JES said...

Knowing the sales data also helps me speak more honestly with the author and agent about how a book is performing and where, specifically, we should target our energies to improve performance.

Once you identify where (and among which audience(s)) a book is or isn't doing well, do you think it's better to put more resources into boosting the book's performance (a) where (and among etc.) it's already doing well, or (b) where (etc.) it hasn't broken out, maybe against expectations?

(All the usual qualifiers: "all things being equal," "I know it depends," and so on.)

From the title of the post, I was sure this would be a bloggy extension of your "days of the week as verbs" Twitter theme. :)

Sarahlynn said...

"I am a control freak, and really, really like to know if I should anticipate a reprint--it helps me make sure I have any text updates ready in time, and new reviews or blurbs added to cover copy ahead of time, etc."

Yes! This frustrates the heck out of me. In editorial one of my major annoyances was the notification of a reprint with very little warning (if any). Argh! Hopefully I'm in the office today with a neatly updated reprint file! Hopefully the author is quick with email! (Because sometimes authors are notified about errors rather than the publisher.)

When I was in Marketing it was even more annoying because I had to rely on the editor to remember to tell me after production told her about a reprint. And sometimes there was an important marketing consideration for a reprint, like putting a burst for an important award win on a cover.

Those frustrations were why I had to budget time to scan through regular stock reports before we finally started discussing reprints at editorial meetings. Ahhhh.

moonrat said...

JES--sure enough, it depends!

But, for example: say the author is based in the Chicago area. I can look and see that for some reason there's not much movement in that area. Then we can start trying to harness more regional attention, arrange more events, invite local press.

Or say I notice her book *is* selling strongly in her home region. Then I try to splash around that info to all her local press and set up events...

Oh wait. It amounts to the same thing.

Ok, the short answer is "I grasp at any straws, and when I have data, I can pretend I'm grasping scientifically."

CKHB said...

Do you think it's worth it for authors to pay for the single-title BookScan info when they're published? I heard it's something like $85 per book.

Charles Gramlich said...

I did not know about this, but I hope someday one of my books (or more) feel the sudden surge of sales.

moonrat said...

CKHB--I don't know. I think if you're ocd like me, it would be a mess of a time not knowing. But at the same time, knowing might make you panicky, too. All the numbers you've heard your entire life are so artificially inflated that most authors feel bad about what they see. Even when they're doing well.

If I were an author... I would probably get it. Because I'm a control freak. But should you? You might be more zen without.

Cat Moleski said...

You're so cool. Funny and cool.

Ann Victor said...

Good luck for the special book. Hope the sales figures are just what you'e hoping for. We're panting along in solidarity! Pant. Pant.

And some more interesting insight into the publishing industry, thanks!

Donna Gambale said...

When I was an editorial intern at a publishing house, I got to use Bookscan ALL THE TIME. Mostly to research comp titles' numbers. Now that I'm completely immersed in the YA world while writing my novel, I absolutely itch to have that information at my fingertips again!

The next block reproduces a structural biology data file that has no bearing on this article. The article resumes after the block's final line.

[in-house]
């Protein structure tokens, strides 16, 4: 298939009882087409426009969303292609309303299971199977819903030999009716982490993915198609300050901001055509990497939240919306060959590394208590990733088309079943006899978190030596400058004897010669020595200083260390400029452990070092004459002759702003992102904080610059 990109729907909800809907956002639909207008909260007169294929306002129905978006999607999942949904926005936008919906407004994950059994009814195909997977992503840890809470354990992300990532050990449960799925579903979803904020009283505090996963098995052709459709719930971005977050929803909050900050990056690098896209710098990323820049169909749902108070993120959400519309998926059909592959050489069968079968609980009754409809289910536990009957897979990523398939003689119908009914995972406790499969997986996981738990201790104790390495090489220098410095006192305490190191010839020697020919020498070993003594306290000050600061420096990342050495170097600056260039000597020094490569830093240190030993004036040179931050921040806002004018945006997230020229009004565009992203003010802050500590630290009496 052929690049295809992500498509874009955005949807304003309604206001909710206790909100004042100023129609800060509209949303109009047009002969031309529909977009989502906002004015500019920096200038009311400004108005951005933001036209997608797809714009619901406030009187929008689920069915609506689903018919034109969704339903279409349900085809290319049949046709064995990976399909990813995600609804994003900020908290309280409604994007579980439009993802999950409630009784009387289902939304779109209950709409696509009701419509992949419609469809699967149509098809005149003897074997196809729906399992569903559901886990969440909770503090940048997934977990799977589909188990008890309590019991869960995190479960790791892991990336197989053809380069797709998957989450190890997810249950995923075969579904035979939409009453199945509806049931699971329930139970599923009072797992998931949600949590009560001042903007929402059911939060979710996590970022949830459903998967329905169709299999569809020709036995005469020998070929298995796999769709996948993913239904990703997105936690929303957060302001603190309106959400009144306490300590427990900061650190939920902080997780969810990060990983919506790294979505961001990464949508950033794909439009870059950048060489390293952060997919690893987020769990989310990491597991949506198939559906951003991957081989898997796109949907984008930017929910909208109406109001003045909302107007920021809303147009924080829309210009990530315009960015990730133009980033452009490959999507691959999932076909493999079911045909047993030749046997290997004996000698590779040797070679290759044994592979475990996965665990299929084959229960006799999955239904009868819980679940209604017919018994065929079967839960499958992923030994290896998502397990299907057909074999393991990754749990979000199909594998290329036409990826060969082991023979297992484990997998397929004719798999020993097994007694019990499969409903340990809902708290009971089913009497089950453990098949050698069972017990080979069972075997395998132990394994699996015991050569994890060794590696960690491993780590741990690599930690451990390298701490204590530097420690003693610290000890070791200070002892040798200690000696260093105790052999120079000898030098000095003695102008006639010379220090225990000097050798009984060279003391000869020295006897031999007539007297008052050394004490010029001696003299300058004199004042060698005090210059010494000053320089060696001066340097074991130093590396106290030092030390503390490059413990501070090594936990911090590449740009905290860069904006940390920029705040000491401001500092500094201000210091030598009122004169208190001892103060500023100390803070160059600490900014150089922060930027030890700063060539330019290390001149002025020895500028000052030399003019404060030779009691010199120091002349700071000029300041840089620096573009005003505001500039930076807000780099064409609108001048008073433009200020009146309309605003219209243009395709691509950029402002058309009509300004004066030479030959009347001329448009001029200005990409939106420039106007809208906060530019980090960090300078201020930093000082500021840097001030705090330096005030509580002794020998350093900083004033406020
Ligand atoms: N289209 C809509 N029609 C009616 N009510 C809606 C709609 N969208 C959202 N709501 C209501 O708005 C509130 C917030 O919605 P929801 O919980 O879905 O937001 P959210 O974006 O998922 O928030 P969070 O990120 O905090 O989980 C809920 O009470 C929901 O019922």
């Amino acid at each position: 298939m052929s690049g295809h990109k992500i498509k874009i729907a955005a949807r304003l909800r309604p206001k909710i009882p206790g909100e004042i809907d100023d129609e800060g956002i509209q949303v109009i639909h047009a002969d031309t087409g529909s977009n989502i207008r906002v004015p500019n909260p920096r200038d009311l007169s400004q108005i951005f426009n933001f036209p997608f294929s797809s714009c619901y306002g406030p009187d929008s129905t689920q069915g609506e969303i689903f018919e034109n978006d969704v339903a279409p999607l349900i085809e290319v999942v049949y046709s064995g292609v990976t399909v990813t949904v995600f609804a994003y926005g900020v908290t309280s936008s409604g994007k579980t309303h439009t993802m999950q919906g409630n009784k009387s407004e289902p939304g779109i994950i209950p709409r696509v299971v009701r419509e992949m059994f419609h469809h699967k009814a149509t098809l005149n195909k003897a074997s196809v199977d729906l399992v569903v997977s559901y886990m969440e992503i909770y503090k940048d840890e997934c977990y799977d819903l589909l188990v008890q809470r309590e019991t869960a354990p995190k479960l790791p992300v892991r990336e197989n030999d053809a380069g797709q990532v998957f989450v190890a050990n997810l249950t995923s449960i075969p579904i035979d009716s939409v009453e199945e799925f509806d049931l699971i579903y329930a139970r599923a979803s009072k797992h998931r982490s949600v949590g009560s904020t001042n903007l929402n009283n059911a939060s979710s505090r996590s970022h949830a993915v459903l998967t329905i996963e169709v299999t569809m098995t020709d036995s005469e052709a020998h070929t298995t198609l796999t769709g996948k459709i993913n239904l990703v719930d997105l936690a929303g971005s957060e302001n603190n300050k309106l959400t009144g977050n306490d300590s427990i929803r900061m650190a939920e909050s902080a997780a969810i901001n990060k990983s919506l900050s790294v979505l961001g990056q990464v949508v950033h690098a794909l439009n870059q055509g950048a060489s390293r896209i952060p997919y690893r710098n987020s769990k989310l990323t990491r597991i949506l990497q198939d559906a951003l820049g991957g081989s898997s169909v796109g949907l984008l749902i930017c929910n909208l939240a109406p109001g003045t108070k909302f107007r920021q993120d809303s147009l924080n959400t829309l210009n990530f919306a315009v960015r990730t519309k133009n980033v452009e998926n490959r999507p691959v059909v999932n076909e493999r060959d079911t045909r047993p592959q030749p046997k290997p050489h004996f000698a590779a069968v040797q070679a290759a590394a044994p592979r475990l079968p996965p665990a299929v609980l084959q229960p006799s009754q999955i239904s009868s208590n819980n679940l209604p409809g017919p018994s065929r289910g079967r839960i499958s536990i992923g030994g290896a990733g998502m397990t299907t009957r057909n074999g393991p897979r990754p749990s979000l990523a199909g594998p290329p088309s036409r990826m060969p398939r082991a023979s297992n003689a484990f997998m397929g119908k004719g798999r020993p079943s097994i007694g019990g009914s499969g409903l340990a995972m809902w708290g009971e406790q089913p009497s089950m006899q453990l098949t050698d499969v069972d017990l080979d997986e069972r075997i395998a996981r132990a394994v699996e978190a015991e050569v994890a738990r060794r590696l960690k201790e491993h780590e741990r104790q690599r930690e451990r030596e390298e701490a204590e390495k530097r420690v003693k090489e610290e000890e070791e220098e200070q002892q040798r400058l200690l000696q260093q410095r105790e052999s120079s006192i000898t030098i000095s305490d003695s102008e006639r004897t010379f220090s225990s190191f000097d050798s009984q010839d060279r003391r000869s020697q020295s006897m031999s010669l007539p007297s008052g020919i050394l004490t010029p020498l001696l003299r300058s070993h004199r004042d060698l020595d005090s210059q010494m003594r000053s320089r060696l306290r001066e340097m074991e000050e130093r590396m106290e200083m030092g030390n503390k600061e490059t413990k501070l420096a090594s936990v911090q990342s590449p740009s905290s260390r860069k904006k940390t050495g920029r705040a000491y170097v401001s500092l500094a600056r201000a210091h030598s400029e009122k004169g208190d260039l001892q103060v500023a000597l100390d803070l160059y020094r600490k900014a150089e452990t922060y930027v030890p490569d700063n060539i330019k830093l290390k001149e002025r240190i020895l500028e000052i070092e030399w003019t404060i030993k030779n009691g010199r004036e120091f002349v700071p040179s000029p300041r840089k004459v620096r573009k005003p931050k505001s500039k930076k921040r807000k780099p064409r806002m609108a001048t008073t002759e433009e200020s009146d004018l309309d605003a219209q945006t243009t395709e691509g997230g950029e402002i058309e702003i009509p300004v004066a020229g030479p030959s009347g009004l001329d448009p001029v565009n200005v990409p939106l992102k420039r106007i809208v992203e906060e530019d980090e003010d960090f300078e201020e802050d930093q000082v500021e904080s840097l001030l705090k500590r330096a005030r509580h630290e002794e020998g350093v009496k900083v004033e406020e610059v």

Also - I laughed out loud when I read "I live my life like a cocker spaniel who just KNOWS there's a steak up on the counter, if only they could jump high enough or con someone into dropping it.
Pantpantpantpant." SUCH great imagery.

I love how dedicated you are to figuring out the science of sales. If it makes you feel better about your Bookscan OCD, I hope to one day have an editor that invested in my book's success!

I'm crossing my fingers that you got good news!

moonrat said...

update: it was OK news.

now what shall we do for next week...?

WendyCinNYC said...

I love that you are like this, Moonie, although it probably doesn't do much for your blood pressure. My goal is to become more zen, but at heart I'm an OCD girl. Maybe I should just learn to embrace the anxiety.

The Sesquipedalian said...

Good luck on that special book!

I can appreciate your attachment to those numbers. The right number can be as exciting as the right word.

Rebecca Knight said...

Oh, my gosh, you sound like me. I'm a control freak, too... or as I like to call it "organized." ;)

I'm glad your news was okay! Here's looking forward to an awesome week coming up!

Bruce Pollock said...

Not asking for your sales figures, but could you PM me with mine?
Just kidding (or am I?)
But, generally, what would good numbers be for a non-fiction book in its first week?
And let's say, for the sake of argument, your author's book came in on the low side. How would you break it to him--or would you wait until he follows up?

Kimberly Kincaid said...

If I had that kind of information at my disposal, I would be no more good. I mean it. It would freak me *right out* to know! You're my hero for being so ironclad about the numbers.

As a yoga instructor, I'm endlessly in pursuit of Zen. I am also very reliable for crossing things if you need extra luck :)

It's a crazy life, but someone's got to be double-jointed...

Glad your numbers were okay!

Kate said...

This is just fascinating!

Sarita said...

I nominated your blog for a blog award. Take a look at my blog to see what it is.

Sara said...


The Nielsen Entertainment Data Center will be moved from White Plains to Cincinnati on 10/7.

Please note the following:

1) During the move, BookScan US, Barnes & Noble US, and Borders US systems WILL NOT be available from 8:00 pm ET, 10/7 (Wednesday) through 8:00 am ET, 10/12 (Monday)

RCWriterGirl said...

All I can say is Wow. It would be great if all editors were as enthusiastic as you. This data sounds really useful. I hope it gets passed onto agents an authors, even if editors don't feel like looking at it. If I ever get a book deal, I'll ask my editor for this data.

Alaska friend said...

A belated comment, but just want to say: you are such a kind editor (and helpful blogger), Moonrat. Thanks for explaining all to this to us. I, for one, would LOVE to work with editors who track these numbers and are willing to share the nasty specifics with writers. (And yes, it does turn one's stomach, but not knowing does the same thing.)